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Scientists and taxonomists documented 596 new species of flora and fauna that hailed from India in 2018.

The discoveries were made public on Thursday (Jun 12, 2019) by the Botanical Survey of India (BSI) and the Zoological Survey of India (ZSI) in the publications Plant Discoveries 2018 and Animal Discoveries 2018.



Two hundred and twenty-four (224) new species of plants and 372 animal species were discovered. Of the 596 species, 372 fell under the category of ‘fauna’ (311 invertebrates and 61 vertebrates). The newly identified 224 plant species included seed plants, pteridophytes, bryophytes, fungi, and lichen.

About 31% of the plant species were discovered in the Himalayas. In the case of animals, the Western Ghats remained a biological hotspot from where about 50% of the species were found.

“The plants discovered this year includes close wild relatives of many potential horticulture, agriculture, medicinal and ornamental plants. The discoveries include plants belonging to groups Amomum (wild cardamom), Cycads, Rubus (raspberry), Syzygium (wild jamun), Terminalia, Balsams, Zingibers, and also seven trees and ten orchids,” said A.A. Mao, Director of BSI.

He also added that BSI had placed emphasis on molecular DNA technology and phylogeny to confirm the discoveries.

Taxonomic Tools Used

Kailash Chandra, Director of ZSI, said that modern taxonomic tools, like DNA analysis, helped in the discovery of frogs and reptiles. “Of the 61 species of vertebrates discovered this year, reptiles dominate (30 species),” Chandra said. Twenty-one species of fishes, nine species of amphibians, and one mammalian sub-species were also found.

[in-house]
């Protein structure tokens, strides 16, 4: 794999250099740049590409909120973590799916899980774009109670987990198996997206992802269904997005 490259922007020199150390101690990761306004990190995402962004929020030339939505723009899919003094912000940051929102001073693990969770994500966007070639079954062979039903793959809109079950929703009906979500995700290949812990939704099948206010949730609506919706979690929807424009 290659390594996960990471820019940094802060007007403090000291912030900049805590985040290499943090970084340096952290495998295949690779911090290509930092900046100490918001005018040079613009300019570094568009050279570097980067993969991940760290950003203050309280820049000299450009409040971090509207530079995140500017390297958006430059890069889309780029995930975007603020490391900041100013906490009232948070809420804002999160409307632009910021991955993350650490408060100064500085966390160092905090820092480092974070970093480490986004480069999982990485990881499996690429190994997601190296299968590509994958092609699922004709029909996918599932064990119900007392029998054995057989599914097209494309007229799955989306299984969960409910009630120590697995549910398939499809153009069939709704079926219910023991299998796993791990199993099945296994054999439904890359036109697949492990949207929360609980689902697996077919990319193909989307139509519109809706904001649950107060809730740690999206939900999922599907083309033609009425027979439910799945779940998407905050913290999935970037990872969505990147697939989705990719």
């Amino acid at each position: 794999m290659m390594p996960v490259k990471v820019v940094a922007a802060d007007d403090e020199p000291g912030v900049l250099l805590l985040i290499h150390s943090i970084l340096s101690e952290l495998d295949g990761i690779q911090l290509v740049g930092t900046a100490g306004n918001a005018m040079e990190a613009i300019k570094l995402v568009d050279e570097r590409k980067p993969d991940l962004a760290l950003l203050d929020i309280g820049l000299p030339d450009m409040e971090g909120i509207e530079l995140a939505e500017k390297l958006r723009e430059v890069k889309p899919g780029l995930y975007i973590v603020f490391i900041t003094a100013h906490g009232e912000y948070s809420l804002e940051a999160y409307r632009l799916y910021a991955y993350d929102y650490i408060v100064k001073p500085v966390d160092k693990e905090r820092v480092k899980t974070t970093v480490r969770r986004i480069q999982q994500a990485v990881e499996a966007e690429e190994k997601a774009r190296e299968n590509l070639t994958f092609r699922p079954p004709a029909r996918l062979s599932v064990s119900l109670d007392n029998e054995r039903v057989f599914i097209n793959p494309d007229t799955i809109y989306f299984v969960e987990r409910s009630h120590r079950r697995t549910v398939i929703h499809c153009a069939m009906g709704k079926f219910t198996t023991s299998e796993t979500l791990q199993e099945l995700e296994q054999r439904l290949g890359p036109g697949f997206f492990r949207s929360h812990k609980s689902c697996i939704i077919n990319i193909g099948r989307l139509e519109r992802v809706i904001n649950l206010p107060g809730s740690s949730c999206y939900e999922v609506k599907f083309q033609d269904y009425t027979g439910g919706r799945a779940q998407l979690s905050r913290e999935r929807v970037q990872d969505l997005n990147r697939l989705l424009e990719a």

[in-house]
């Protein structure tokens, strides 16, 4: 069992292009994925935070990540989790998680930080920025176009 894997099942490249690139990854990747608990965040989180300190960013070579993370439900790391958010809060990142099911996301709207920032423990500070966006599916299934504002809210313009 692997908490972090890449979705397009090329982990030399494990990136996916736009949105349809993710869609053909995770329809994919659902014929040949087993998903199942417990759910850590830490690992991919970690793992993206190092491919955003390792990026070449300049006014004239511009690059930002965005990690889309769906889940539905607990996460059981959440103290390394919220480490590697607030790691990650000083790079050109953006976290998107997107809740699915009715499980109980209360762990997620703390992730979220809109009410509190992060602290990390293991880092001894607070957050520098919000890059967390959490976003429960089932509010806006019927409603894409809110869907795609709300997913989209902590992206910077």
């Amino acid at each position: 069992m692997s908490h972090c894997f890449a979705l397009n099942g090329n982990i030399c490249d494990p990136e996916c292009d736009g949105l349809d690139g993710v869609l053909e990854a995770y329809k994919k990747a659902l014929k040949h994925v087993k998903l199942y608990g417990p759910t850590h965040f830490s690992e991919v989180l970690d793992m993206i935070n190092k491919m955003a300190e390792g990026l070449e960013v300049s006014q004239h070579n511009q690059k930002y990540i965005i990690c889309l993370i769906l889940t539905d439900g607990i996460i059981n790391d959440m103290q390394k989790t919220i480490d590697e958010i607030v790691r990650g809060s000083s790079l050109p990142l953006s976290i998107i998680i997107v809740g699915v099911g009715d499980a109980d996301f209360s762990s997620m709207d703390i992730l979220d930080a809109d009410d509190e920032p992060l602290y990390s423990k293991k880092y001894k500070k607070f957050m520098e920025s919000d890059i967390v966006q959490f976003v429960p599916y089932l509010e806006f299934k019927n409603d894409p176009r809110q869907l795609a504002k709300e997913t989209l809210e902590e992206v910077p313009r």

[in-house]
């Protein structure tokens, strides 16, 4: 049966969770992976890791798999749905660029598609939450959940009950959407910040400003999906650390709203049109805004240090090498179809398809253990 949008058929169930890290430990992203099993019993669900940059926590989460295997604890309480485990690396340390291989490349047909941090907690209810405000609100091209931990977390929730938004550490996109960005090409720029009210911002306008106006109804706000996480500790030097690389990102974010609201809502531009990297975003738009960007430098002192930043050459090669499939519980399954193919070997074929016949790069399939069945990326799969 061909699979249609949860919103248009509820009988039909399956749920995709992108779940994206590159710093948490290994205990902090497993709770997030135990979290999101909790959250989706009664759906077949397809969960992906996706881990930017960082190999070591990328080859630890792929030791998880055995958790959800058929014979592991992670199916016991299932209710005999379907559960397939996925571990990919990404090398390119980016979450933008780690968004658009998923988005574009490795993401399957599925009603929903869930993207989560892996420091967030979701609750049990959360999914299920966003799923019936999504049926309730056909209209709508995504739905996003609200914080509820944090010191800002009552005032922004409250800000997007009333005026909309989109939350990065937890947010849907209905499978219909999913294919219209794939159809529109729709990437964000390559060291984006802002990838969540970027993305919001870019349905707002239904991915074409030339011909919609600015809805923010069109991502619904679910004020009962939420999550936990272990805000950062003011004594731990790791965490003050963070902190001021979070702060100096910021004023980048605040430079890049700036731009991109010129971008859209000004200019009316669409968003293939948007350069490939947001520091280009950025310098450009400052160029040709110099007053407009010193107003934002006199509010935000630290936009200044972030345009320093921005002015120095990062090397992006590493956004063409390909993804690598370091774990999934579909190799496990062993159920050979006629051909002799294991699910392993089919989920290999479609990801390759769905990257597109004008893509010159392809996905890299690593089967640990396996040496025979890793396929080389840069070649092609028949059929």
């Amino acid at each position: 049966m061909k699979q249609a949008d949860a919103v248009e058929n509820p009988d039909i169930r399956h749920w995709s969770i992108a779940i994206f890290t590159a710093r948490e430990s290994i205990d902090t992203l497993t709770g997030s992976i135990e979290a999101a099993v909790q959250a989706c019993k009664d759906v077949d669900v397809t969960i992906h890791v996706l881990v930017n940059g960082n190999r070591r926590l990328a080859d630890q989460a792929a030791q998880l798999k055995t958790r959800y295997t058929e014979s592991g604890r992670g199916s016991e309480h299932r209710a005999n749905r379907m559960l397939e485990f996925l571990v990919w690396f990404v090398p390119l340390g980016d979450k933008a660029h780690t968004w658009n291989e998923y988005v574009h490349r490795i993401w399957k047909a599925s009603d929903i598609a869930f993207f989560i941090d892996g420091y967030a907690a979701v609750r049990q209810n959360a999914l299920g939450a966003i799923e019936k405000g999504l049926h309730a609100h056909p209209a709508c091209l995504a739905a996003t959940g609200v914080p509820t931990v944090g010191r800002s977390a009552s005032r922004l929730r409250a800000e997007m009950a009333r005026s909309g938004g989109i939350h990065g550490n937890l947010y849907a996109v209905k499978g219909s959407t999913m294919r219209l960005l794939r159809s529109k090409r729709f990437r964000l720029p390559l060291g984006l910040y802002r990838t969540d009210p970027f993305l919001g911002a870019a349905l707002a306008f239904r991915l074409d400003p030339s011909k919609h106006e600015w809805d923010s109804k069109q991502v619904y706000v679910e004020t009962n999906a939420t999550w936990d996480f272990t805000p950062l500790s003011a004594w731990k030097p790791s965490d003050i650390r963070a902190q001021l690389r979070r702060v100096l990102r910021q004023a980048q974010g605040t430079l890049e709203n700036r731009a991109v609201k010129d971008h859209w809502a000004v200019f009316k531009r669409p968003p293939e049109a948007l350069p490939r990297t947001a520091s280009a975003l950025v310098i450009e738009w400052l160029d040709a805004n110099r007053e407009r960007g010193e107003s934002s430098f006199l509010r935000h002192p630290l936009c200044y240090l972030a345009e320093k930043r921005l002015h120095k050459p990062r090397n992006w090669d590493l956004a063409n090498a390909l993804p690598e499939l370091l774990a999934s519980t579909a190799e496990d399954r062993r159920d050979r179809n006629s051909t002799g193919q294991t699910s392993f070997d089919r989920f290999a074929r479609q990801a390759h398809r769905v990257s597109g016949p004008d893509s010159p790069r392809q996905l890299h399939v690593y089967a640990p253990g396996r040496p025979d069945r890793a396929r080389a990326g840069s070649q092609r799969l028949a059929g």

Clock Vine (Thunbergia mysorensis), flowers, native to India. (Source: Flickr)

The state of Kerala recorded the highest number of discoveries with 59 species. West Bengal, a state with both Himalayan and coastal ecosystems, recorded 38, and Tamil Nadu state recorded 26 species.

With these new discoveries, the updated list of animal species in India has risen to 101,681, which accounts for about 6.49% of all the species in the world. The number of plant species in the country has been updated to 49,441 that is 11.5% of the flora in the world. Over the past ten years, BSI has recorded the discovery of 3,225 plant species.

Other than these discoveries, 139 species of animals were added to the fauna list of India as new records. In terms of plants, 193 taxa of plants were added to the flora category of India as new records.

Last year, 539 new species of plants and animals were discovered, which included 300 species of animals and 239 species and sub-species of plants.

Important Facts While Thinking of Biodiversity

Mention biodiversity, and almost reflexively, we think "green." We visualize the green of forests and grasslands, the verdant stretches of farmland and the myriad hues of plant and animal life. But, we also need to think "blue" because the oceans and seas that cover more than two-thirds of our planet are home to critical ecosystems. In addition, blue biodiversity is the one that we have devastated more than any other.

Persistent pollution from chemicals, overfishing because of which 80 percent of fish stocks are said to be fully or overexploited, and higher levels of carbon dioxide in the atmosphere, have degraded coastal and marine biodiversity to unprecedented levels. This threatens the livelihoods of 500 million people who depend on the seas, and also the health of over a billion people who get their main source of protein from these water bodies. This vast expanse of blue also harbors ecosystems such as coral reefs that nourish as much life as our richest rainforests.